ECONOMY

Orders for new ships losing steam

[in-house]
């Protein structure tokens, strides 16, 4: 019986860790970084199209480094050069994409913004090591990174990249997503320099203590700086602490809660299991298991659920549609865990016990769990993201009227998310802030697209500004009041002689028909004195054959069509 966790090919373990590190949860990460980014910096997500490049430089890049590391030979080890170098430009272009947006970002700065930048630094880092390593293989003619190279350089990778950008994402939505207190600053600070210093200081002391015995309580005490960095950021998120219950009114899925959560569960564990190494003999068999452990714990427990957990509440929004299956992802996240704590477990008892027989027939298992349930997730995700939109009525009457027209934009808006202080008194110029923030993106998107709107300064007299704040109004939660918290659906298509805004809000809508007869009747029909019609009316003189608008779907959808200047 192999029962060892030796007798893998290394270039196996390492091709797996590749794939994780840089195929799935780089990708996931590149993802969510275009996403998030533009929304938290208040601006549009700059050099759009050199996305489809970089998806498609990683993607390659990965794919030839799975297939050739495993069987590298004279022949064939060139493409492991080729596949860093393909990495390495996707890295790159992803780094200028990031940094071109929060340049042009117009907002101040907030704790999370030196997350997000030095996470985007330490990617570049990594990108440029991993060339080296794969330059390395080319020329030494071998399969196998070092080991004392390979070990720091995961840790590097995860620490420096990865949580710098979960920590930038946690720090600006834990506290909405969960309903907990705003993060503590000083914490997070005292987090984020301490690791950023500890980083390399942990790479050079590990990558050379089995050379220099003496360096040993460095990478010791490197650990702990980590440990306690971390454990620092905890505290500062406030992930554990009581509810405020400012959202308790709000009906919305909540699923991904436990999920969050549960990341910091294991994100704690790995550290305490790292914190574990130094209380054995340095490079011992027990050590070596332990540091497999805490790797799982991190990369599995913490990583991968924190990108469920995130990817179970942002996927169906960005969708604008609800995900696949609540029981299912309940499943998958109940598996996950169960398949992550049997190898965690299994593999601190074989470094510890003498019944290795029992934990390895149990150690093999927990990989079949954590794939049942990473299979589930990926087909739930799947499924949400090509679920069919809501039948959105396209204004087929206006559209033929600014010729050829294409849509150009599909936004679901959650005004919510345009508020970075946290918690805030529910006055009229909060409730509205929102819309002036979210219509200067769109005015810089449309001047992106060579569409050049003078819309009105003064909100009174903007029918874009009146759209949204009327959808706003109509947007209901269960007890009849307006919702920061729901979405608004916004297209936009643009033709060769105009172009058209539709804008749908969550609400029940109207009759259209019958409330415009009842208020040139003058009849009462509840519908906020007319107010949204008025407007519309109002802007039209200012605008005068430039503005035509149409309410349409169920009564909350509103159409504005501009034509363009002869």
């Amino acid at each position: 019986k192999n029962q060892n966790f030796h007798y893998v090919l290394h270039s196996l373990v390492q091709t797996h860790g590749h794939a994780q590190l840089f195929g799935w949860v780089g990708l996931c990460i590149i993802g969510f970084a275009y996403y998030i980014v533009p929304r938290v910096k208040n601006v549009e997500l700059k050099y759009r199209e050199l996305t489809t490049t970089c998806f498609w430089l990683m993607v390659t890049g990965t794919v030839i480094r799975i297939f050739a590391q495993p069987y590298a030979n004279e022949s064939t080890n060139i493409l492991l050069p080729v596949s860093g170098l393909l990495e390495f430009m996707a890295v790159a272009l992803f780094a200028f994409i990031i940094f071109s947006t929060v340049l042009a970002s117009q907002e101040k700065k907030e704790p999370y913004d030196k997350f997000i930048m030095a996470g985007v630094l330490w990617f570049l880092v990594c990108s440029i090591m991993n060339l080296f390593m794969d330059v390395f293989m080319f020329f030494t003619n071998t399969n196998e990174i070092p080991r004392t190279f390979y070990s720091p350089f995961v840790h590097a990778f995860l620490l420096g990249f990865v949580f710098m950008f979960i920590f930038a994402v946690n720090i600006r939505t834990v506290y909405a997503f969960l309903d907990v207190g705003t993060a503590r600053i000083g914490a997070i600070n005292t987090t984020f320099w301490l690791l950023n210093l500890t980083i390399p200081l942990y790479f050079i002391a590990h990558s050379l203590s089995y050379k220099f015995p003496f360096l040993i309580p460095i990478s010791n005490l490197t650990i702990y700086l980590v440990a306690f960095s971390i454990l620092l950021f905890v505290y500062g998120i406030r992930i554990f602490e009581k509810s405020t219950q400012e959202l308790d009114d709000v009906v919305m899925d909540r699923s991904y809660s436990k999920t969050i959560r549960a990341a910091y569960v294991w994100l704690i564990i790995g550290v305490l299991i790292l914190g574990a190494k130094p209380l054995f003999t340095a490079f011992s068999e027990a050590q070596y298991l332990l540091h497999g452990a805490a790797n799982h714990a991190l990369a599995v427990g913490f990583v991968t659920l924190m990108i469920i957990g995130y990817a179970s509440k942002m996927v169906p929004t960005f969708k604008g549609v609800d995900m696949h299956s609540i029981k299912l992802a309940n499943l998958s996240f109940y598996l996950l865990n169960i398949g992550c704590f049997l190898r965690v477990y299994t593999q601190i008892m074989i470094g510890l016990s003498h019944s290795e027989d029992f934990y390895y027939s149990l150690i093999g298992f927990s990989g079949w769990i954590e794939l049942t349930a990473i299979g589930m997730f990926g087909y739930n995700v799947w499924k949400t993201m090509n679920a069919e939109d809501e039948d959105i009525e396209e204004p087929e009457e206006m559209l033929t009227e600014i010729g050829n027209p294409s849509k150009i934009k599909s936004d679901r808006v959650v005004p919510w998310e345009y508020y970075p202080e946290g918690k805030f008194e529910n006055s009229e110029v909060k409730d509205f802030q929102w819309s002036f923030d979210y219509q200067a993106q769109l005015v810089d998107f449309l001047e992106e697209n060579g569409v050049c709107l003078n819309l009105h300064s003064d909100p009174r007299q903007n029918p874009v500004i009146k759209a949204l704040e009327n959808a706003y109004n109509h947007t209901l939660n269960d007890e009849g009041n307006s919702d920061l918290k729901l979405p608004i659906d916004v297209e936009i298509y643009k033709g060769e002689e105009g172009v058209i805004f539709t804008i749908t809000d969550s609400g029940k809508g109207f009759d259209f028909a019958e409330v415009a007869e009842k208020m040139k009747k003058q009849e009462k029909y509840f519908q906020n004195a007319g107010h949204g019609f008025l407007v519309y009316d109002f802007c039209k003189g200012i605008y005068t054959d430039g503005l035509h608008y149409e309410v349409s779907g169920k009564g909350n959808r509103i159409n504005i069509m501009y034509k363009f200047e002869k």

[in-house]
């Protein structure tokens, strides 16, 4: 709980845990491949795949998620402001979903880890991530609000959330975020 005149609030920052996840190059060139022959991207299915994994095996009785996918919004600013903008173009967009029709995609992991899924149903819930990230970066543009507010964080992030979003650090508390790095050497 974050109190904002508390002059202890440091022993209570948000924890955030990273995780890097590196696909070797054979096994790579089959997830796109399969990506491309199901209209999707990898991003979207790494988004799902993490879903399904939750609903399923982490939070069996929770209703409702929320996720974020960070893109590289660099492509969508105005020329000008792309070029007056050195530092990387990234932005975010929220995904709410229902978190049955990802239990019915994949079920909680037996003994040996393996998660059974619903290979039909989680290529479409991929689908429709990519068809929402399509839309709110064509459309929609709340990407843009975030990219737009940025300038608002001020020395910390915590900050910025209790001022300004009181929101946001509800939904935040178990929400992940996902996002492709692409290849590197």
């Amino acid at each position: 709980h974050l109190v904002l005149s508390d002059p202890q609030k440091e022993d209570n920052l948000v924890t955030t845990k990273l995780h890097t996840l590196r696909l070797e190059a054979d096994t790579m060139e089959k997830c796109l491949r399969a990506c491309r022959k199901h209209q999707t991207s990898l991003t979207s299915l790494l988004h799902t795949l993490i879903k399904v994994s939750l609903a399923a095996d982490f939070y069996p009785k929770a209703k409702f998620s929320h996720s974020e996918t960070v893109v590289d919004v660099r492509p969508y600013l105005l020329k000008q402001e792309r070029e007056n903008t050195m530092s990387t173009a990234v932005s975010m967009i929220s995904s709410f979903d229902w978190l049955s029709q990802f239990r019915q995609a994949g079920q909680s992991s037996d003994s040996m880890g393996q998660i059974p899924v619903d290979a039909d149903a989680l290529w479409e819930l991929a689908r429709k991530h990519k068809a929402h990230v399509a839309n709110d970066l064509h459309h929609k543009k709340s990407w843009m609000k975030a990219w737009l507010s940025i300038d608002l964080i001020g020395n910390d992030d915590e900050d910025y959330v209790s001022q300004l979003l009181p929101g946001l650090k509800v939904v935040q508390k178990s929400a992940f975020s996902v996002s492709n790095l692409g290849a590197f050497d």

Most, if not all, shipping companies are proud of the high returns they have achieved through the operation of their vessels in the last few years, but new orders from Greek and other European firms seem to be losing steam this year. The tail winds in the market have propelled its expansion through the wealth amassed for investment from operating profits. Yet what shipowners are worried about at the present is not so much the operation of their vessels, but the risk entailed by the continuing rise in fuel prices and their impact on the cost of energy, as well as the higher cost of money due to inflation. Europe has retained its leading role in new ship orders, accounting for an investment of $123 billion or 53 percent of orders from all over the world in 2007. Greek shipowners are always the undisputed leaders in the industry, having been responsible for 15 percent of all orders last year with the investment of $36 billion. Shipowners from Germany followed with 13 percent, ahead of Norway (7 percent), Italy (4 percent) and Turkey (4 percent). Behind Europe come the three powers of the Far East (China, Japan and South Korea) with combined investments of $37 billion, or 16 percent last year. China actually trebled its investment from $6.5 billion in 2006 to $18.6 billion in 2007. The other Asian countries invested $21 billion while North America spent $17.5 billion. But if 2007 proved to be a golden year for investment in new ships that represented 44 percent of the global fleet, this year the picture is entirely different. The first four months of 2008 saw orders around the world decline by 84 percent year-on-year, falling to just $35 billion. Greek shipowners appear to have refrained from investing in new ships this year, with orders for just a handful of new tankers. The same picture can be seen among German shipowners. In contrast, Asian companies continue to invest in new vessels. The euphoria of high chartering rates seems to be spurring their investment activity and long-term time-chartering contracts. It now looks certain that the majority of all types of investment in new vessels have already been realized. What remains to be seen at this stage is whether this picture will continue in the market for the foreseeable future.